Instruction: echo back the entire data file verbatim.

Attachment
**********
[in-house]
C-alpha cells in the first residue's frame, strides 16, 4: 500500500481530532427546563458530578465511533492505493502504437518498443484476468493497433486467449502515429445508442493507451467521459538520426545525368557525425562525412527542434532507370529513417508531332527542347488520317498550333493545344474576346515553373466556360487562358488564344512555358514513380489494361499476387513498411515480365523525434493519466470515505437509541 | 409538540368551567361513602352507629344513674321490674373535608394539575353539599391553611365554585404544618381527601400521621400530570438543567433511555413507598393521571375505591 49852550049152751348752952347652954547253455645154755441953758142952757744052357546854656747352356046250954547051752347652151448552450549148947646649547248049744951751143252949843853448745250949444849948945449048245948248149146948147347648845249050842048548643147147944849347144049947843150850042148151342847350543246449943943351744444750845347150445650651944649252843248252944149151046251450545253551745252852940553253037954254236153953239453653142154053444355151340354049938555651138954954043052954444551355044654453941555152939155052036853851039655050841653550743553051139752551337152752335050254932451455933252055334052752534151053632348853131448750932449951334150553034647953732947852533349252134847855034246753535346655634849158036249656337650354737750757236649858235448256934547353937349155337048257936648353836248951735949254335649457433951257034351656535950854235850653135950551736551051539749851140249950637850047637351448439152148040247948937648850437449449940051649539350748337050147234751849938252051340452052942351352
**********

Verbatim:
[in-house]
C-alpha cells in the first residue's frame, strides 16, 4: 500500500481530532427546563458530578465511533492505493502504437518498443484476468493497433486467449502515429445508442493507451467521459538520426545525368557525425562525412527542434532507370529513417508531332527542347488520317498550333493545344474576346515553373466556360487562358488564344512555358514513380489494361499476387513498411515480365523525434493519466470515505437509541 | 409538540368551567361513602352507629344513674321490674373535608394539575353539599391553611365554585404544618381527601400521621400530570438543567433511555413507598393521571375505591 49852550049152751348752952347652954547253455645154755441953758142952757744052357546854656747352356046250954547051752347652151448552450549148947646649547248049744951751143252949843853448745250949444849948945449048245948248149146948147347648845249050842048548643147147944849347144049947843150850042148151342847350543246449943943351744444750845347150445650651944649252843248252944149151046251450545253551745252852940553253037954254236153953239453653142154053444355151340354049938555651138954954043052954444551355044654453941555152939155052036853851039655050841653550743553051139752551337152752335050254932451455933252055334052752534151053632348853131448750932449951334150553034647953732947852533349252134847855034246753535346655634849158036249656337650354737750757236649858235448256934547353937349155337048257936648353836248951735949254335649457433951257034351656535950854235850653135950551736551051539749851140249950637850047637351448439152148040247948937648850437449449940051649539350748337050147234751849938252051340452052942351352